Hybrid Cars Compressed-Air Hybrid Car Developed

Published on February 18th, 2013 | by Nicholas Brown

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Compressed-Air Hybrid Car Developed

air-hybridPSA Peugeot Citroen developed an unusual type of hybrid. One which utilizes both compressed air and a gasoline engine to propel the car, unlike conventional hybrids which often use an electric motor and combustion engine in tandem to do so. This video shows how it works.

This vehicle can operate in three modes:

  1. Gasoline Power (optimized for cruising).
  2. Combined Power (optimized for high-power acceleration and hill-climbing).
  3. Air Power (Z.E.V) (zero emissions driving and Brake Energy Regeneration, although regenerative braking can be done in all three modes).

It is the compressed air system that does the regenerative braking. Regenerative braking is the concept of using the wheel rotation caused by the car’s movement to turn a generator, air compressor, or anything else that stores energy from mechanical sources when the vehicle is not accelerating. This is a way to take advantage of the kinetic energy that the vehicle possesses. 

Like plug-in hybrids, compressed-air powered hybrids can be designed to accept compressed air from external air compressors powered by clean/renewable energy sources such as solar and wind power, or even biomass-fueled generators.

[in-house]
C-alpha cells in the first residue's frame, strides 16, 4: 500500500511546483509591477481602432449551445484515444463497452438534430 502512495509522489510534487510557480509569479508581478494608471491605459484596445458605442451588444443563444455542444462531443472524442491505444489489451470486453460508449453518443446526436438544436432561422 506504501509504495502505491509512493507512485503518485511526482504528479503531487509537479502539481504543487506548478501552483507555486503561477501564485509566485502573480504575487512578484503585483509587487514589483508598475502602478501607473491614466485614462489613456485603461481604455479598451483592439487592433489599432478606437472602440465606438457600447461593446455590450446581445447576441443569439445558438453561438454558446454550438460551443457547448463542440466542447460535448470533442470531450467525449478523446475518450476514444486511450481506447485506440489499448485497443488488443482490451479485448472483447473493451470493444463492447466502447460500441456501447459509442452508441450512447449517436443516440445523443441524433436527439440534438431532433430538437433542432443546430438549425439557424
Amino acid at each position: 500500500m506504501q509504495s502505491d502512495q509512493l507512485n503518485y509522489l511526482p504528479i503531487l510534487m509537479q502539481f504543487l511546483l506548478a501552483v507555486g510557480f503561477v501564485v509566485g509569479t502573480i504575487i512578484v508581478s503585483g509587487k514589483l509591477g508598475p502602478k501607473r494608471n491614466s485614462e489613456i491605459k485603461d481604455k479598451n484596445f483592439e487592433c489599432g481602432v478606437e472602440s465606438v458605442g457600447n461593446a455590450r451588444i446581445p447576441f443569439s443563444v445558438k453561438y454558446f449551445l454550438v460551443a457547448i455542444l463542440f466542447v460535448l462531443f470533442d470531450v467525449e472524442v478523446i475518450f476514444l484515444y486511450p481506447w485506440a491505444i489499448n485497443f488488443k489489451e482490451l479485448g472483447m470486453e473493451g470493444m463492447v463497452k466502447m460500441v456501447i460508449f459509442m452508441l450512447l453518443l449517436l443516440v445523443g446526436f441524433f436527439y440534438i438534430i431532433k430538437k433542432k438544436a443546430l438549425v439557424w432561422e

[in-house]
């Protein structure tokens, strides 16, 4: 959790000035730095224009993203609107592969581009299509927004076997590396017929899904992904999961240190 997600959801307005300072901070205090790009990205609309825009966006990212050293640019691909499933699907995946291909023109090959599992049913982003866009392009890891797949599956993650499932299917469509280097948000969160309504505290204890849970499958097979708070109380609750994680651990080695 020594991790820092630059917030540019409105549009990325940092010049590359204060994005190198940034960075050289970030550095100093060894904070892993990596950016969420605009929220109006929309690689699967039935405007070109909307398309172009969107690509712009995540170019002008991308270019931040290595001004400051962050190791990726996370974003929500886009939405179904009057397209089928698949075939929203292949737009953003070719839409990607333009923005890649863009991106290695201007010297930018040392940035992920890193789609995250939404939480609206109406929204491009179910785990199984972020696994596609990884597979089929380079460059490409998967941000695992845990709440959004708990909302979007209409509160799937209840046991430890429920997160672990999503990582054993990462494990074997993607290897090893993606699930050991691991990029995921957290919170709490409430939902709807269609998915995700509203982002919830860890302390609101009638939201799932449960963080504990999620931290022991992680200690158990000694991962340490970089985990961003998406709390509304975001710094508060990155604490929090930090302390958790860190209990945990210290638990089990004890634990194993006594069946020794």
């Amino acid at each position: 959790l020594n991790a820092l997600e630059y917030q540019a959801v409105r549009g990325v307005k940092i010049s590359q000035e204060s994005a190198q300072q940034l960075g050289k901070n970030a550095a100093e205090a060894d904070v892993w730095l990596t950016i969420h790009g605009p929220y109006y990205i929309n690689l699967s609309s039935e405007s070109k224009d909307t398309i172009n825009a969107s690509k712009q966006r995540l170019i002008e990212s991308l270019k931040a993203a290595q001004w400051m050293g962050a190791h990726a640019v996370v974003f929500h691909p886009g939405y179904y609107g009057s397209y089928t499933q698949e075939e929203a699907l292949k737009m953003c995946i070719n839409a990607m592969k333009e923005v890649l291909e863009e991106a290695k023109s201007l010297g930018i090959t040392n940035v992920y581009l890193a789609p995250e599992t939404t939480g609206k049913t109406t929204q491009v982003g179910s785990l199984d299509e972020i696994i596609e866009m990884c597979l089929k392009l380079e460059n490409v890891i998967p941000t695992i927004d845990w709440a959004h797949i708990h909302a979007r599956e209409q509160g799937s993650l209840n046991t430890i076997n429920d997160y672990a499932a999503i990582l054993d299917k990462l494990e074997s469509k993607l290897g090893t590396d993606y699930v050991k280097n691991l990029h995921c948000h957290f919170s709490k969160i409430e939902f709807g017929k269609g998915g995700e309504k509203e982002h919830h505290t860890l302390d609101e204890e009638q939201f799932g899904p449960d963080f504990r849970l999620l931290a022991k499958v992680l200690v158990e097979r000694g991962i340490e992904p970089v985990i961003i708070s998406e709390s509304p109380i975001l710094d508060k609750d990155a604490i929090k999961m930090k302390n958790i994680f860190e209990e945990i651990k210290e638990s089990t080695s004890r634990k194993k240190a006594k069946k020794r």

In this vehicle, a gasoline engine powers the air compressor to recharge the compressed air energy storage system (CAES). The CAES then discharge its energy by releasing the high pressure air  so it rushes through a pneumatic motor (compressed air engine), causing it to turn.

One drawback of this concept is that compressed air cars like these can’t simply be plugged into a typical 120 volt household power outlet without a compressor. However, the purchase of a compressor could be arranged, and compressed air cars could be equipped with built-in compressors, so it is possible for these cars to simply plug into a 120 volt or 240 volt outlet, however, on board compressors add to the cars’ weight.

Source: PSA Peugeot Citroen

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About the Author

writes on CleanTechnica, Gas2, Kleef&Co, and Green Building Elements. He has a keen interest in physics-intensive topics such as electricity generation, refrigeration and air conditioning technology, energy storage, and geography. His website is: Kompulsa.com.



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